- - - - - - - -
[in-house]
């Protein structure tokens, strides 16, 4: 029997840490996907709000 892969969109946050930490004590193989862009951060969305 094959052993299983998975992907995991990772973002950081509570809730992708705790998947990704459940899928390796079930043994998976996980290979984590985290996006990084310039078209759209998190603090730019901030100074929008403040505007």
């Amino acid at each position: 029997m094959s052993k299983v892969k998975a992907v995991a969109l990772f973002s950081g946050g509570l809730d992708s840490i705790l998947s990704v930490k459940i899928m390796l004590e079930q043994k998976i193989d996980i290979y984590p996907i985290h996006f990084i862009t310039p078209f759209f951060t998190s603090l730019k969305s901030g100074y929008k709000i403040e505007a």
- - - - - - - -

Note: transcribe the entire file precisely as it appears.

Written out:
[in-house]
């Protein structure tokens, strides 16, 4: 029997840490996907709000 892969969109946050930490004590193989862009951060969305 094959052993299983998975992907995991990772973002950081509570809730992708705790998947990704459940899928390796079930043994998976996980290979984590985290996006990084310039078209759209998190603090730019901030100074929008403040505007």
């Amino acid at each position: 029997m094959s052993k299983v892969k998975a992907v995991a969109l990772f973002s950081g946050g509570l809730d992708s840490i705790l998947s990704v930490k459940i899928m390796l004590e079930q043994k998976i193989d996980i290979y984590p996907i985290h996006f990084i862009t310039p078209f759209f951060t998190s603090l730019k969305s901030g100074y929008k709000i403040e505007a």